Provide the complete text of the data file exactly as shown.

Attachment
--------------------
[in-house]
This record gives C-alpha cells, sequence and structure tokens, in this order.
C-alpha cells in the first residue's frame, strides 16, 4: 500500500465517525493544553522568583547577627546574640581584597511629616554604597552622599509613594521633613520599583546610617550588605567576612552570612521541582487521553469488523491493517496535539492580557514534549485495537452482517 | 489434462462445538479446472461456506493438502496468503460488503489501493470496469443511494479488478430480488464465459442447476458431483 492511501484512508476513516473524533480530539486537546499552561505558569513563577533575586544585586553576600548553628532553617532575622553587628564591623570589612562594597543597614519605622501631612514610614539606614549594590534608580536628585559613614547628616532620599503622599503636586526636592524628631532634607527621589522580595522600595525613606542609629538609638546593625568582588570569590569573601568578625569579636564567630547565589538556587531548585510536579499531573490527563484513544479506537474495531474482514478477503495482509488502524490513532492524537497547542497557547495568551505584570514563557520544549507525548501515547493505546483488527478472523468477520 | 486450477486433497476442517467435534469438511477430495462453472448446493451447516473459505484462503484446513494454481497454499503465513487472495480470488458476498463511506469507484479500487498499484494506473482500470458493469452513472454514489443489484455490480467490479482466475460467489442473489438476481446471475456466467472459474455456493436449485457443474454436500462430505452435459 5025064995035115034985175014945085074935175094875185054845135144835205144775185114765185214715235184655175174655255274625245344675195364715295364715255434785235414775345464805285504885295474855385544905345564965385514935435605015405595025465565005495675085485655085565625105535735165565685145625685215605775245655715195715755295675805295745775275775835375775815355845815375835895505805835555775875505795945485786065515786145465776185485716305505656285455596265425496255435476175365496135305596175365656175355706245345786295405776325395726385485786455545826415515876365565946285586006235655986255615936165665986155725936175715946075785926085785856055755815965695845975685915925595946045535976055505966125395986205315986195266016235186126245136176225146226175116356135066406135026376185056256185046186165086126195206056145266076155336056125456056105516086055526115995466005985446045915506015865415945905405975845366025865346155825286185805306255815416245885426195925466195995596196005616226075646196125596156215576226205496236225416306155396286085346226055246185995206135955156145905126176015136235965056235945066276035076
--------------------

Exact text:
[in-house]
This record gives C-alpha cells, sequence and structure tokens, in this order.
C-alpha cells in the first residue's frame, strides 16, 4: 500500500465517525493544553522568583547577627546574640581584597511629616554604597552622599509613594521633613520599583546610617550588605567576612552570612521541582487521553469488523491493517496535539492580557514534549485495537452482517 | 489434462462445538479446472461456506493438502496468503460488503489501493470496469443511494479488478430480488464465459442447476458431483 492511501484512508476513516473524533480530539486537546499552561505558569513563577533575586544585586553576600548553628532553617532575622553587628564591623570589612562594597543597614519605622501631612514610614539606614549594590534608580536628585559613614547628616532620599503622599503636586526636592524628631532634607527621589522580595522600595525613606542609629538609638546593625568582588570569590569573601568578625569579636564567630547565589538556587531548585510536579499531573490527563484513544479506537474495531474482514478477503495482509488502524490513532492524537497547542497557547495568551505584570514563557520544549507525548501515547493505546483488527478472523468477520 | 486450477486433497476442517467435534469438511477430495462453472448446493451447516473459505484462503484446513494454481497454499503465513487472495480470488458476498463511506469507484479500487498499484494506473482500470458493469452513472454514489443489484455490480467490479482466475460467489442473489438476481446471475456466467472459474455456493436449485457443474454436500462430505452435459 5025064995035115034985175014945085074935175094875185054845135144835205144775185114765185214715235184655175174655255274625245344675195364715295364715255434785235414775345464805285504885295474855385544905345564965385514935435605015405595025465565005495675085485655085565625105535735165565685145625685215605775245655715195715755295675805295745775275775835375775815355845815375835895505805835555775875505795945485786065515786145465776185485716305505656285455596265425496255435476175365496135305596175365656175355706245345786295405776325395726385485786455545826415515876365565946285586006235655986255615936165665986155725936175715946075785926085785856055755815965695845975685915925595946045535976055505966125395986205315986195266016235186126245136176225146226175116356135066406135026376185056256185046186165086126195206056145266076155336056125456056105516086055526115995466005985446045915506015865415945905405975845366025865346155825286185805306255815416245885426195925466195995596196005616226075646196125596156215576226205496236225416306155396286085346226055246185995206135955156145905126176015136235965056235945066276035076